As usual I was wrong to say that the new cotoneaster (species) collection only had two species with berries. A closer inspection with more time revealed some exciting new berries even if the specie names are horribly unpronounceable. The only real reference book on cotoneaster was published in 2009 and written by Jeanette Fryer and Bertil Hylmö. Since they are all planted fairly close together below White Styles I guess we should try to propagate from cuttings rather than seed.
Cotoneaster tengyuehensis. Forrest collected this on his 1912-14 expedition so it might well have grown here before. It is often misnamed as Cotoneaster franchettii or Cotoneaster wardii although I am doubtful as to why when I look at our C. franchettii.
Cotoneaster ‘St Andrew’s Blaze’ (a gift from Fromefield Nurseries). This is not in the Fryer/Hylmö book so I need to find out more. A vigorous thing!
Cotoneaster teigiashenensis is a recent introduction in 1996 (by Fryer) from Yunnan. It has a narrow erect habit and is said to be good for hedging.
Cotoneaster erratus originates from Tajikistan and Uzbekistan. It does come true from seed according to Fryer which makes it apomictic! Collected by Hylmö in 1957.
Cotoneaster rokujodaisanensis originates from Taiwan and is described as a good all-rounder shrub with a creeping and climbing habit. Our plant is certainly true to name looking at the illustrations in the book.
Cotoneaster thimphuensis is from Bhutan and is also apomictic. Interesting yellow to orange fruits as you see here. This species is a relative newcomer arriving only in 1984.
Cotoneaster flinkii was collected by a Sven Hedin in Gansu in China in 1931. A good autumn show of fruit and leaf colour as you can begin to see here.
Cotoneaster rubens is another Forrest collection from NW Yunnan in 1914 but has been recollected recently. It is still rare in cultivation but shaping up nicely here.
Cotoneaster rhytidophyllus was originally a Wilson collection in 1912 and is clearly growing into a handsome species with a ‘lumpy’ or bullate leaf a little like Viburnum rhytidophyllum although that is not that clear from these pictures of a young plant.
So we now have 10 young plants of different new species fruiting for the first time. Dull and rather similar you may well say but the colours will improve as the berries become more mature. If you want to become an expert there are 400 species of cotoneaster so put up with these few and enjoy something new as we are doing! We had 15 to 17 new species from Mark Bulk two years ago and most were planted out a year ago with the final smaller ones planted this week. Pheasants have shown little inclination to eat cotoneaster berries elsewhere but the plants are all, for the moment, surrounded by wire netting to keep deer and rabbits away as well as pheasants. So far no trouble!
2019 – CHW
First flowers evident today after wind and rain on the first original pink Camellia sasanqua. These are 100+ year old plants and this one (of seven) is always the first but not always out in September. Is August the only month when there is no camellia out in the garden?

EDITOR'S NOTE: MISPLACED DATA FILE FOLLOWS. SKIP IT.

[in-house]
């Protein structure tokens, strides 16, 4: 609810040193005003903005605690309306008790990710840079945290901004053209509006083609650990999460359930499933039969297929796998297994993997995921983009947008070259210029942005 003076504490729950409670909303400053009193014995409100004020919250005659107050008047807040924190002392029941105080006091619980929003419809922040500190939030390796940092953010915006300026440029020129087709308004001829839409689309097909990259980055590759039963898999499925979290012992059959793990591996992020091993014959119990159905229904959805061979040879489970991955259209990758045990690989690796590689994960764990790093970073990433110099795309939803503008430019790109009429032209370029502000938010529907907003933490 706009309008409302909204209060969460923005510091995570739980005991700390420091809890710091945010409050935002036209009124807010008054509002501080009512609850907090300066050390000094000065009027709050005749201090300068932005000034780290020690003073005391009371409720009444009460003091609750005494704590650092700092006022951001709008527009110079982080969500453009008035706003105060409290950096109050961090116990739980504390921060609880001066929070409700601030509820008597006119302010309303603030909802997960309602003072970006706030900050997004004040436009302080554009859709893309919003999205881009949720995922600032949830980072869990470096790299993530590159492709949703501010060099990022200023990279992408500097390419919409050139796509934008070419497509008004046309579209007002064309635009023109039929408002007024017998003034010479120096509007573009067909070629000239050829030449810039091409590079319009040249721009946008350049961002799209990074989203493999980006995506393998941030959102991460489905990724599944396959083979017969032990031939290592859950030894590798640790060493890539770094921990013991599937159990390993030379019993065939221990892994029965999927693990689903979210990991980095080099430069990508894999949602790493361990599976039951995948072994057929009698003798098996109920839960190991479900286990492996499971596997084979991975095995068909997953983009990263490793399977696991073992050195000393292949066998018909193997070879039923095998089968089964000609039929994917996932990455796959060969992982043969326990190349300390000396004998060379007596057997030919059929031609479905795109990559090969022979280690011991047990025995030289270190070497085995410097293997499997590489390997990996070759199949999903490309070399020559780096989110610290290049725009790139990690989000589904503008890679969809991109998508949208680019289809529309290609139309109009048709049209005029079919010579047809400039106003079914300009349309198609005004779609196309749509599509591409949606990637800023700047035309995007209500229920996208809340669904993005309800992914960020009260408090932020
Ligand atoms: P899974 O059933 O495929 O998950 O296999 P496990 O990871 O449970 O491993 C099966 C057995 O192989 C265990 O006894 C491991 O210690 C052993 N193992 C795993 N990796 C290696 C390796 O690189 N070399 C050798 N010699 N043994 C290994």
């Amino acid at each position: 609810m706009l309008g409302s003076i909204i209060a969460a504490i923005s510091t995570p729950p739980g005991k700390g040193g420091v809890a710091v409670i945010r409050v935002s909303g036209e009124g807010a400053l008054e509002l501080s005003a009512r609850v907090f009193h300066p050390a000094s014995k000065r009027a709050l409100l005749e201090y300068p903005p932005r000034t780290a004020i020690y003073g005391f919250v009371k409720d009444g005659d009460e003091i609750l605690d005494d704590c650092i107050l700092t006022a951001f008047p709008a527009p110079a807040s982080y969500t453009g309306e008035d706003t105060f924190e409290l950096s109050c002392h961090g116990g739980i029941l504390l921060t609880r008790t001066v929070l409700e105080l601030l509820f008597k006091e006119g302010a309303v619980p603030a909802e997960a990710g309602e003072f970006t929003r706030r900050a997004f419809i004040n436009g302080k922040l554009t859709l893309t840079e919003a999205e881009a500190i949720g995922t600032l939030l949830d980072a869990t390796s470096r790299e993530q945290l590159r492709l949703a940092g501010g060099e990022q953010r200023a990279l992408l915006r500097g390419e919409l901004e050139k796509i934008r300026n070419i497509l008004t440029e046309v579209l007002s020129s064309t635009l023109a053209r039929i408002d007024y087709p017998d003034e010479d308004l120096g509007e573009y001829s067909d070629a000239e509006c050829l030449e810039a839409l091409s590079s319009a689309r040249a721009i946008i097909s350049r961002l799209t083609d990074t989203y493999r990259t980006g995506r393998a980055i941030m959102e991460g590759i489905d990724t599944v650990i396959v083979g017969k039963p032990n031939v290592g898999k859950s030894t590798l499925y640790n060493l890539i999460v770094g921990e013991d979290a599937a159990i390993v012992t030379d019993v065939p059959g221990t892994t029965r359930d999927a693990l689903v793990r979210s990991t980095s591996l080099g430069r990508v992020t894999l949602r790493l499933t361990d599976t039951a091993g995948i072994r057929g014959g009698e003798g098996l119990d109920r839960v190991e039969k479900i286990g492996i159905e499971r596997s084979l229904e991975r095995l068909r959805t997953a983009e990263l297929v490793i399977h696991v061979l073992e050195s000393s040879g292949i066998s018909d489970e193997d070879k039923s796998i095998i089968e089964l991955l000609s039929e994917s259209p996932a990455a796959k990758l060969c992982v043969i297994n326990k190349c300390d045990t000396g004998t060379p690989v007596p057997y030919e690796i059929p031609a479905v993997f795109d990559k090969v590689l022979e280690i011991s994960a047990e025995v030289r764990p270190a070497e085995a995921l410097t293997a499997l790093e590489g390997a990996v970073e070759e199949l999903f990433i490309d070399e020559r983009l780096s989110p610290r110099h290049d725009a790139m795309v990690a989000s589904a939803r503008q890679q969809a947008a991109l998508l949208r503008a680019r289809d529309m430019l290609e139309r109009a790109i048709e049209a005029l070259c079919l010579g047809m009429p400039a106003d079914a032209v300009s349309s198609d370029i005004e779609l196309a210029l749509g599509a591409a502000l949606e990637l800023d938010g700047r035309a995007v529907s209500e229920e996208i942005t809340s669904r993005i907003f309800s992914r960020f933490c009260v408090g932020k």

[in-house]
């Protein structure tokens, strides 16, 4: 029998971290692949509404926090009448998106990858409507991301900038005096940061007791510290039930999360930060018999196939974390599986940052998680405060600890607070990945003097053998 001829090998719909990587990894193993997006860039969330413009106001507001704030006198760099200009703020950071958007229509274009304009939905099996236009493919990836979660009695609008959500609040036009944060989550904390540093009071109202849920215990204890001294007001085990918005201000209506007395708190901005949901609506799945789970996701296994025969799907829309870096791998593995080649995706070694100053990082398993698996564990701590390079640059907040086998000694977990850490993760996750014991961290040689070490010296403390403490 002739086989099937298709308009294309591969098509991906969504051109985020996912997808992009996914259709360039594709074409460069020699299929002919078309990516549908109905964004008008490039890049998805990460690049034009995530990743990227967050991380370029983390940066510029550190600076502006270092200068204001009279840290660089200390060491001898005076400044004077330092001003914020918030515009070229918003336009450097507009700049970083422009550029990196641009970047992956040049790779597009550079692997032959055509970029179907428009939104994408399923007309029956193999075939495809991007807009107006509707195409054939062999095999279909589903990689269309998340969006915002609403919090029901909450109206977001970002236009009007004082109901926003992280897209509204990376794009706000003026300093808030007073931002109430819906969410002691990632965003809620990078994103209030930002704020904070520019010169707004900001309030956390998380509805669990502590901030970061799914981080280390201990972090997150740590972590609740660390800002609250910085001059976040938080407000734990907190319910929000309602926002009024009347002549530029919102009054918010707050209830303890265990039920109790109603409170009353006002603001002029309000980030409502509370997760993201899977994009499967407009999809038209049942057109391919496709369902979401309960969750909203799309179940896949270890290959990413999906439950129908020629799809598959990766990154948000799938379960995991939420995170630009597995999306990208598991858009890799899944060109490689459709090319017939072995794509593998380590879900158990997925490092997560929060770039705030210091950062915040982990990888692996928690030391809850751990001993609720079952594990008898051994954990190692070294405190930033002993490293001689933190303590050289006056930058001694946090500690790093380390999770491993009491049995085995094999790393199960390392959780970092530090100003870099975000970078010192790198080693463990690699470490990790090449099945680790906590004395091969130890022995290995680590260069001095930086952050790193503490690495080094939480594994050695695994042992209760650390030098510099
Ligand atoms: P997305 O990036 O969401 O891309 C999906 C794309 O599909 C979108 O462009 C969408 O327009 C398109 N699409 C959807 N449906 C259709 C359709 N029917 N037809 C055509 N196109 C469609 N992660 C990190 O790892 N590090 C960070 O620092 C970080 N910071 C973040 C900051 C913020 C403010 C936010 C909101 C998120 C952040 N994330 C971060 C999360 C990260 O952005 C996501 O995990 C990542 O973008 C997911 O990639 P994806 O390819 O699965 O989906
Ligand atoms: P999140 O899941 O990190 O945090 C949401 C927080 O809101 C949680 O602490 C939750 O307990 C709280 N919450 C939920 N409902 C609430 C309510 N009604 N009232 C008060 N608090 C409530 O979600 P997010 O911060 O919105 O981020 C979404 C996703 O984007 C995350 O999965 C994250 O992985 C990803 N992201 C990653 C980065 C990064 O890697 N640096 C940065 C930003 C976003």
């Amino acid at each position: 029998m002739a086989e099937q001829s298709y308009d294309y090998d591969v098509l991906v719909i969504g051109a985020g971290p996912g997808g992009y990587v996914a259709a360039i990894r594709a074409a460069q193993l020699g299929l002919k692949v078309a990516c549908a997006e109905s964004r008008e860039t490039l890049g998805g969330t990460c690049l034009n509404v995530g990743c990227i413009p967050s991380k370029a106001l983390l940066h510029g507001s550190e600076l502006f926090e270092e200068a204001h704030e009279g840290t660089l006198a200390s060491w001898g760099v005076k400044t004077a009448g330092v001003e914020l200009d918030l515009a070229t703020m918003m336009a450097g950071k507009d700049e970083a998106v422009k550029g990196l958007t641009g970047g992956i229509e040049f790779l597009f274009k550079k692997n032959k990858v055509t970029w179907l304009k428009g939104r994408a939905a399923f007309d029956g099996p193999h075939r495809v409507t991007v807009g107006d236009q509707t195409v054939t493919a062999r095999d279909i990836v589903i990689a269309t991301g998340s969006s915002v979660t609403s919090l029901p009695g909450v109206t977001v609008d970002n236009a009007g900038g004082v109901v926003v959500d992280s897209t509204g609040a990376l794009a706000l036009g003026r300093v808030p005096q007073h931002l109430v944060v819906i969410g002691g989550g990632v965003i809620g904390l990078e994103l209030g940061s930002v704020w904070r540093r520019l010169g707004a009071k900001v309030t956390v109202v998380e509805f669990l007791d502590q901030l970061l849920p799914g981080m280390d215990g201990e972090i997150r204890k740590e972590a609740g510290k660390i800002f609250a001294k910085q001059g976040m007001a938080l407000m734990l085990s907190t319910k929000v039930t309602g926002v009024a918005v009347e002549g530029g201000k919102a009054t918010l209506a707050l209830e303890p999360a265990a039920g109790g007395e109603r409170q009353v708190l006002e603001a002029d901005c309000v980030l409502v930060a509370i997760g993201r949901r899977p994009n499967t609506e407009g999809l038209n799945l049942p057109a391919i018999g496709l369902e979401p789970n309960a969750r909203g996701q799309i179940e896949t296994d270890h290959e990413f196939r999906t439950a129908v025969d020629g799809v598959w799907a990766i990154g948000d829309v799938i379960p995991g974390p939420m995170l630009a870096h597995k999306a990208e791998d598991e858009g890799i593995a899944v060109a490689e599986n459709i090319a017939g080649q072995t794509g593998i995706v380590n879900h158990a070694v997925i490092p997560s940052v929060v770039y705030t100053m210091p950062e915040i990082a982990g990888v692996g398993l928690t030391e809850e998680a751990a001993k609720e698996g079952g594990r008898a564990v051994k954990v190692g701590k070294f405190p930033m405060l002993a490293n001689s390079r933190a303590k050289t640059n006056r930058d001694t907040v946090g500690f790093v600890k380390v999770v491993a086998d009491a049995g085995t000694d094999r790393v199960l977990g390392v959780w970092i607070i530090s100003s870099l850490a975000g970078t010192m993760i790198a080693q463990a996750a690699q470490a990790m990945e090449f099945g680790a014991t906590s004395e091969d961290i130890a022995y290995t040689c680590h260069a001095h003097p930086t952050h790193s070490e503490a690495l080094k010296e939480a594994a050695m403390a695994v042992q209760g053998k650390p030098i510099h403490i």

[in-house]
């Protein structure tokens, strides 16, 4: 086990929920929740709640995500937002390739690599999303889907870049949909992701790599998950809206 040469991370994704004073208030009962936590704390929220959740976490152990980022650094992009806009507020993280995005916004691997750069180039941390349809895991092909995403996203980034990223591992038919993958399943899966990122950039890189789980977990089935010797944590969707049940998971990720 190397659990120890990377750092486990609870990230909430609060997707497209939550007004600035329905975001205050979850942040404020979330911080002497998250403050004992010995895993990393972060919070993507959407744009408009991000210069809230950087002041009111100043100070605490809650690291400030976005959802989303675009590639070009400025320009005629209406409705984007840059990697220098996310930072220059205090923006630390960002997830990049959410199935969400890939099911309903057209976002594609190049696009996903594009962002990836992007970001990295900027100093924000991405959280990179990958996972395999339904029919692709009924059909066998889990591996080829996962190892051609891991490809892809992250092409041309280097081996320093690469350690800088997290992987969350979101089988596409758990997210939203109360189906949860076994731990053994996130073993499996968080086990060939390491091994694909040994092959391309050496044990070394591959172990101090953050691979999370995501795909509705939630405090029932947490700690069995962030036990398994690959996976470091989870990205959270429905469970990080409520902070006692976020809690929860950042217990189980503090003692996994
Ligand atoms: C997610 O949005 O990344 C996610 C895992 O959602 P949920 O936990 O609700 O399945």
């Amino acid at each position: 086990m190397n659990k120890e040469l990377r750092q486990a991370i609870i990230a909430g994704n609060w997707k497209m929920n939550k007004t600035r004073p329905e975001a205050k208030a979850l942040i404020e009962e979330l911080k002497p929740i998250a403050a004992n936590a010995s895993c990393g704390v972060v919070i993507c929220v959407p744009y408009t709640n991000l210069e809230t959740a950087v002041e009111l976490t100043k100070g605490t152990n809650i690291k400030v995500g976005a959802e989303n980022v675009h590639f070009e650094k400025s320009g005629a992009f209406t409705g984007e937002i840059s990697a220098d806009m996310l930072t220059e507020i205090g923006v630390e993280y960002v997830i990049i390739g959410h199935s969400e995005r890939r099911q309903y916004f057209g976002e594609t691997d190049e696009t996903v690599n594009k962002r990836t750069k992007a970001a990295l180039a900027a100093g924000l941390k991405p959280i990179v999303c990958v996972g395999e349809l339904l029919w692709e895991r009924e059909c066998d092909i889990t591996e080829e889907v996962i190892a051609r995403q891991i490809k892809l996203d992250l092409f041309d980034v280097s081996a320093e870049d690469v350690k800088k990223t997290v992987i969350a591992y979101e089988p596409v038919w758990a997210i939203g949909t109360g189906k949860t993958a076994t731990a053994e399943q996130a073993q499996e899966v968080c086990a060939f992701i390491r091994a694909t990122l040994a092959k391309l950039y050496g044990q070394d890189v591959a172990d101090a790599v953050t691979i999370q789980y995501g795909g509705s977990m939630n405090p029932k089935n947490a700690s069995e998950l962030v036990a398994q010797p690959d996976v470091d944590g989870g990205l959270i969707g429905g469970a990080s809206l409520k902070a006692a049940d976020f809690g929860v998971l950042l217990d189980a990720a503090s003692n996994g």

Sheep have found a crab apple tree with plenty of low hanging fruit in a hedge and are enjoying the rather bitter taste.
Last year’s new planting above Auklandii Garden is looking good. We removed a laurel hedge and have still to dispose of a few stumps from the fire in the centre.
The best thing in flower in the garden today is the mature Schima khasiana. We have Schima argentea and Schima wallichii in the garden but they are younger and not out. I am confused by the three species which do not actually look that different. The resemblance with Camellia oleifera in the flower is striking. Some scent with the schima flowers but only close up.
2015 – CHW
Lapageria rosea out by the front door. A sad remnant of a once huge plant. We think of lapagerias as flowering in autumn but in The Garden diary notes of 80 to 100 years ago these are commented on as being frosted in January. Winters seem generally to have been colder then so why were they flowering much later than now. Has this Chilean (and really greenhouse plant) adapted to our Cornish climate?
1918 – JCW
Rhodo’s as below. Cyclamen very good. Lapagerias fair. Hydrangeas fair.
(Hand written note attached to Garden Book page)
Rhodo’s showing more or less flower at Caerhays Sept 27 1918
R neriflorum, R haematodes, R cuneatum, R ravurn, R lutescens, R hanceanum, R dichroanthum, R websterianum, R fastigiatum, R oreotrephes, R saluense, R hippophaeoides, R scintillans, R telmatium, R impeditum, R decorum, R rupicolum, R primulicum, R racemosum, R lepidotum, R trichodadum, R intricatum, R leoides, R ponticum.
1919 – JCW
All above rhodo’s in flower except R dichroanthum, R ponticum, with additional ones of R waterii, R adenogynum, R valentinicium, R auriculltum, R maddeni, R saluense, R davidsonianum , R baylei.